Take Steps to Counter Youth Obesity
THIS ARTICLE: Many American school children are overweight, but
now schools are introducing physical fitness programmes to counter
the problem of teenage obesity .----Editor
Take Amanda Bush's school, North Park Elementary. In 1989, only
2 percent of the students could pass a fitness test that included
a mile run, situps, sit-and-reach (to measure flexibility), and
pull-ups. (The standards differ according to age and gender.) Lincoln
Elementary, a school where nearly the entire student population
receives federal free lunches, had an even worse showing: No one
could pass the fitness tests.
But over the past eight years, as students spent more time in PE
with certified instructors who helped them work on specific fitness
skills--including social cooperation and teamwork--the scores began
to tell a different story.
In 1996, 40 percent at North Park passed the fitness tests. It was
even higher at Lincoln: 55 percent. Districtwide, a third of the
elementary students met the fitness standards.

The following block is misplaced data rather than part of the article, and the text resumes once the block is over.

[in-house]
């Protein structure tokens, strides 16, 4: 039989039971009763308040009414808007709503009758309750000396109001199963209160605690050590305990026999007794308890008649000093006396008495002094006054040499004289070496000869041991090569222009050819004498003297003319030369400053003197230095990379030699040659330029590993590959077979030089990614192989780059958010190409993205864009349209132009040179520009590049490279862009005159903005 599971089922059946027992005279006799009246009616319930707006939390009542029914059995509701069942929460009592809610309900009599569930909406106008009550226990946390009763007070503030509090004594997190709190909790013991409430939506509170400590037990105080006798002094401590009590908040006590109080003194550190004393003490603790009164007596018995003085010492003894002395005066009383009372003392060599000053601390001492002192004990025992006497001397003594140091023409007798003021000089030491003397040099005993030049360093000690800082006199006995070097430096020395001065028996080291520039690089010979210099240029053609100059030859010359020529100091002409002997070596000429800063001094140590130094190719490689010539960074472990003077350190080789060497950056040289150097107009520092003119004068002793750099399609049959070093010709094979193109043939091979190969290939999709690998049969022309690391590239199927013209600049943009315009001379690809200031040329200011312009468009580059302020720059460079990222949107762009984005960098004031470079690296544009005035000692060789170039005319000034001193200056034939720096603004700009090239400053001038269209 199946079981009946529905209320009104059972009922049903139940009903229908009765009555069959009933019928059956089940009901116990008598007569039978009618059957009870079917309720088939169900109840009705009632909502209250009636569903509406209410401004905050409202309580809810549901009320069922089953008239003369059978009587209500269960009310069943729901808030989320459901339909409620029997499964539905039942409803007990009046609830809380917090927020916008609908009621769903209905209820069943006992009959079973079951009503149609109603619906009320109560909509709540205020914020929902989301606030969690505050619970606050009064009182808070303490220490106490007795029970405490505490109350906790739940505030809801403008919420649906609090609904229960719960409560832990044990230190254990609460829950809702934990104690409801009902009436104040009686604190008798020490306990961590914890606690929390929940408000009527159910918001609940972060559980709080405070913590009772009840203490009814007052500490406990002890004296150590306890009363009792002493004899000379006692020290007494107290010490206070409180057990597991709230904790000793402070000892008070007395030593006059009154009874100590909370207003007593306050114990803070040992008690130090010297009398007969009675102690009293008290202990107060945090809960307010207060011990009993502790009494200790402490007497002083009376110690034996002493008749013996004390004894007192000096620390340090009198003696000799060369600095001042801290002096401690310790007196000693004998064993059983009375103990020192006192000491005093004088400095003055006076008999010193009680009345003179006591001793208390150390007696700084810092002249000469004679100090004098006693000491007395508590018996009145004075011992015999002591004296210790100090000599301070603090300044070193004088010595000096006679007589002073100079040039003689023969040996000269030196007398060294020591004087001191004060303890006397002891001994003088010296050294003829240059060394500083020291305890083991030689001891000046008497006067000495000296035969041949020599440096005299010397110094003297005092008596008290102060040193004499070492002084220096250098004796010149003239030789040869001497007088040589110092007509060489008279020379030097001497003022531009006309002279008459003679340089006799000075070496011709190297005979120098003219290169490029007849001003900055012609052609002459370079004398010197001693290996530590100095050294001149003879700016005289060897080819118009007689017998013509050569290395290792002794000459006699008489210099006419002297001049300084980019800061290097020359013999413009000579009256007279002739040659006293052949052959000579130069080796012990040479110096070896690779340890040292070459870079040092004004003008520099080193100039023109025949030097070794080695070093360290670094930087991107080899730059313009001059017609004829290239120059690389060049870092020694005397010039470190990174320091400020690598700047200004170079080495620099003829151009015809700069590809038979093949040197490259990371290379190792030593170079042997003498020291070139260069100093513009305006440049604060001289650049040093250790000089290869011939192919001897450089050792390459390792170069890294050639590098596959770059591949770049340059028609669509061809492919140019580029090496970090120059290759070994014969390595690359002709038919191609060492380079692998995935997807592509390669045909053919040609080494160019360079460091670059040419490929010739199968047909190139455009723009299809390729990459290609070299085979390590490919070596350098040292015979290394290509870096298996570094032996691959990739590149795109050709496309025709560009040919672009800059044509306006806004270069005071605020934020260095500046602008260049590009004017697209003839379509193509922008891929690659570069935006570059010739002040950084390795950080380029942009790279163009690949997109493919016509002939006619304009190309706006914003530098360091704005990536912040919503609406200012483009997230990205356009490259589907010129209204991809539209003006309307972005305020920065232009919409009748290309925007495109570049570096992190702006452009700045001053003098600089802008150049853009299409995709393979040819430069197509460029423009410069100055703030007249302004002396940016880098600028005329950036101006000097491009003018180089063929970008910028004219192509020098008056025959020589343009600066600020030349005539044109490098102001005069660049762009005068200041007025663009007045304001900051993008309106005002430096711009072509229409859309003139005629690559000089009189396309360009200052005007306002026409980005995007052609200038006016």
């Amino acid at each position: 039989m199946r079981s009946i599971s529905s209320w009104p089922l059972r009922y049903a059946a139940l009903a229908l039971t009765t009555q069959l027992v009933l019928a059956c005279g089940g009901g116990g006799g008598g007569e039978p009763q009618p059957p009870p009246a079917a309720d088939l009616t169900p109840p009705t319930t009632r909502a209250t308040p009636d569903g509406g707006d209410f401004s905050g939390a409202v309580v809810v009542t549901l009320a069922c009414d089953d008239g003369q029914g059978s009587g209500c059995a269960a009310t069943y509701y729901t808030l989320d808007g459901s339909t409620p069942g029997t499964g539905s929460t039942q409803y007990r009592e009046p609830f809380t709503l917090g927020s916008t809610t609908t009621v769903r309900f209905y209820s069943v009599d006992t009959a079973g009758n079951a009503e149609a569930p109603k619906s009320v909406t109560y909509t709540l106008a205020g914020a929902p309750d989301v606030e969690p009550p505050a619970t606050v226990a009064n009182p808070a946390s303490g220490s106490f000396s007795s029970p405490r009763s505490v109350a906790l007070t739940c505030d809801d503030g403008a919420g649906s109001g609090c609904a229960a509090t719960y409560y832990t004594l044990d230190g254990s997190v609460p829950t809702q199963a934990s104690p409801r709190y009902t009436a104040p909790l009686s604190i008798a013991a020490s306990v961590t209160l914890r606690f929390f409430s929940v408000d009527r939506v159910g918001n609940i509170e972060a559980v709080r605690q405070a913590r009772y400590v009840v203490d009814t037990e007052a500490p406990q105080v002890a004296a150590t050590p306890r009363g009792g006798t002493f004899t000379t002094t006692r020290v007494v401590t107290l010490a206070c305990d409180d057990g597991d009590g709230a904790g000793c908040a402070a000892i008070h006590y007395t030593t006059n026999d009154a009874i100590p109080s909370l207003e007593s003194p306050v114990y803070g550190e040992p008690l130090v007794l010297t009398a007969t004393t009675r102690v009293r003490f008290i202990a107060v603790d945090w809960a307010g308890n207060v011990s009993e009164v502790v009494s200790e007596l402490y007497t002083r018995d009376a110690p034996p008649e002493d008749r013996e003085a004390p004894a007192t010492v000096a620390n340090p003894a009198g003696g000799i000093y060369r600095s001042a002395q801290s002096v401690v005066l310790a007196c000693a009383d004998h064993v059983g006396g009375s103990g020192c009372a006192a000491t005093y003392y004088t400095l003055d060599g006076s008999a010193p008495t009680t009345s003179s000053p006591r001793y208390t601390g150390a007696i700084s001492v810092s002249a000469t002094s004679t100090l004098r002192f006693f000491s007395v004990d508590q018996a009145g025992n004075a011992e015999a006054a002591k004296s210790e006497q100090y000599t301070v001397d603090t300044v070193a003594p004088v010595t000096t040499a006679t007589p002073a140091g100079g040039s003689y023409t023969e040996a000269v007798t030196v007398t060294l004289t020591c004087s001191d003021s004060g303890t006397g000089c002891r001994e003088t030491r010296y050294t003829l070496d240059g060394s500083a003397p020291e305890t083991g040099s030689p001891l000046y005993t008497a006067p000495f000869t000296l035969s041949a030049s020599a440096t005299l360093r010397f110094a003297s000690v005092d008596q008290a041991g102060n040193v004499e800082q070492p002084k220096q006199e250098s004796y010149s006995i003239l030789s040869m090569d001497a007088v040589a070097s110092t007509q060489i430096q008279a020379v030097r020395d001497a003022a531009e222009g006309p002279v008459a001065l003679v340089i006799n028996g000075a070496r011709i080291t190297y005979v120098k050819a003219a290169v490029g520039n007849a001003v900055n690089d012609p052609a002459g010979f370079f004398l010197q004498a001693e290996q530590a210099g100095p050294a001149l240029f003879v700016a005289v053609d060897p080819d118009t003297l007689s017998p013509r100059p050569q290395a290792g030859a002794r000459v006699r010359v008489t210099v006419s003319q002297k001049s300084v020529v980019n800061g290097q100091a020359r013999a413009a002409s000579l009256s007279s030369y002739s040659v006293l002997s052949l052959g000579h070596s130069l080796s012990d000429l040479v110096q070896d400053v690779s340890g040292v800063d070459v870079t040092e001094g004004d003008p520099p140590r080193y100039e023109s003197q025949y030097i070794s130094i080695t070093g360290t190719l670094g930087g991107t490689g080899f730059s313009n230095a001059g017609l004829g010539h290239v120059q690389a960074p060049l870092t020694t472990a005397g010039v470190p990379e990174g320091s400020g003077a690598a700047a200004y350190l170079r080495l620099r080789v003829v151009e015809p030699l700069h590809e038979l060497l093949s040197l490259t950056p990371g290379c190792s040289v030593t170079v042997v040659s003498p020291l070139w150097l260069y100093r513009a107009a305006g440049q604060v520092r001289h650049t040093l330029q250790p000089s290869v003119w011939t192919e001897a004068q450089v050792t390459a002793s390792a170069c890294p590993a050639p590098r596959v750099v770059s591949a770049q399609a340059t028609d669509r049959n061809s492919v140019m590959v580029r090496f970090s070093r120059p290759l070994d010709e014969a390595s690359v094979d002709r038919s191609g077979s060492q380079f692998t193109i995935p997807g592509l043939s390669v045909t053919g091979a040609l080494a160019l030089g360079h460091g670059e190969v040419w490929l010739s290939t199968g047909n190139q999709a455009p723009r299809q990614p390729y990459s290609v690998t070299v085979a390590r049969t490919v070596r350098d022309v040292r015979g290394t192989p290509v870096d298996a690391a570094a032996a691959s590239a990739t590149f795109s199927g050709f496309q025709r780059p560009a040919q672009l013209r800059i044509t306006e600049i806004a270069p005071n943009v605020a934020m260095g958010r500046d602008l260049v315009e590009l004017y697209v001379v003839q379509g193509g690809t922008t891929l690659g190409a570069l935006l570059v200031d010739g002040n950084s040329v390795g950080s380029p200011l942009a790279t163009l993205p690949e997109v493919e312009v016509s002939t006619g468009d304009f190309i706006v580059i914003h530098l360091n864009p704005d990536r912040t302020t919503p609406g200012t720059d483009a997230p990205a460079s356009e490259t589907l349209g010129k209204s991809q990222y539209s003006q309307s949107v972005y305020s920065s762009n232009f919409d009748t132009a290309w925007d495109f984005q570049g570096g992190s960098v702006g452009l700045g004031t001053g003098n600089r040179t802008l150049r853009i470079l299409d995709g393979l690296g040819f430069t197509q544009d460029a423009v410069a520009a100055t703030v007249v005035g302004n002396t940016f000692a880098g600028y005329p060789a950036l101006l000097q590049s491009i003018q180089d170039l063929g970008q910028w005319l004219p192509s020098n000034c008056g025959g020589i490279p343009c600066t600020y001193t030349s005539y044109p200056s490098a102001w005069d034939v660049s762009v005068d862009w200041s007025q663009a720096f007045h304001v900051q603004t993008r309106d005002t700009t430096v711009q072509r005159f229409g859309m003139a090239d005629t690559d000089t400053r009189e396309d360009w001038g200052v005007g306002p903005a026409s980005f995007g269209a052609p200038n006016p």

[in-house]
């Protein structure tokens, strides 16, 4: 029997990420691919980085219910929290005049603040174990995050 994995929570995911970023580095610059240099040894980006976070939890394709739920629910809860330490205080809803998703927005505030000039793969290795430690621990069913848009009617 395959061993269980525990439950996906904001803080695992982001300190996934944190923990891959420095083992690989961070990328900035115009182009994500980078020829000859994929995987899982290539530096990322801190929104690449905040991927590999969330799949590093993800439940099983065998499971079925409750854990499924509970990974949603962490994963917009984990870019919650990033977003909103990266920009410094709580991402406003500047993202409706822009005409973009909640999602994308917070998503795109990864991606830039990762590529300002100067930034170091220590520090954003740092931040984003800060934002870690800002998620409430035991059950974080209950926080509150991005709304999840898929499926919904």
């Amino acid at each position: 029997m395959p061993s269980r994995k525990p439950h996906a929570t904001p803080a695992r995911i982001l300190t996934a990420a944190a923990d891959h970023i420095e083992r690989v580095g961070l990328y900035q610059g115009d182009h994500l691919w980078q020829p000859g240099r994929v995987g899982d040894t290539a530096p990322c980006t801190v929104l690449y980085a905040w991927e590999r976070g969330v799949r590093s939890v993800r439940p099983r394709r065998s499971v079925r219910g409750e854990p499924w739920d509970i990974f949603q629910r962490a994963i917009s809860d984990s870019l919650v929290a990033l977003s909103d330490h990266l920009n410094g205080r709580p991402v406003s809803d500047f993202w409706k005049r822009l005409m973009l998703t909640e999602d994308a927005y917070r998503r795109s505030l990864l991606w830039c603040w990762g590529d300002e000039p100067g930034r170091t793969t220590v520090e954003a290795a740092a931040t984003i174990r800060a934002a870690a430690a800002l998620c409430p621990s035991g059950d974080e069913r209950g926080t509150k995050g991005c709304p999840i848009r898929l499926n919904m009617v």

The PE specialists attribute their successes to a holistic approach,
one that emphasizes not only the physical, but the social skills
that children need to work cooperatively. Gradually, PE specialists
like Abbie Flanagan, who works full time at Lincoln, have convinced
the children that offering each other support, praise, even guidance,
is preferable to name-calling. They have come a long, long way,
Flanagan says. Gone are street-tough taunts and put-downs. "They
tended to be very aggressive," she says. A recent Frisbee-throwing
exercise at Lincoln testified to Flanagan's approach. About 30 fourth-graders
stood some distance from their partners, practising the four-step
exercise involved in accurately slicing a Frisbee above the parched
Compliments like "Good try!" and "Nice one, man!"
flew through the air as frequently as the Frisbees. Only one negative
comment was audible during 15 minutes of play. A boy chastised himself
for a ditched pitch but was quickly soothed by his partner's "That's
Lisa Font, 9, who demonstrated the Frisbee throw for her classmates,
waved happily to a visitor as the class lined up quietly to return
to class. She was the incarnation of confidence, this chunky, smiling
girl, no star athlete, but a typical child who, years ago, might
have been left behind in the old win-lose version of PE. Today,
under Flanagan's tutelage, she is very much a winner. Before she
marched off, Font quietly raised her fist, smiled, and offered this:
"Never give up!"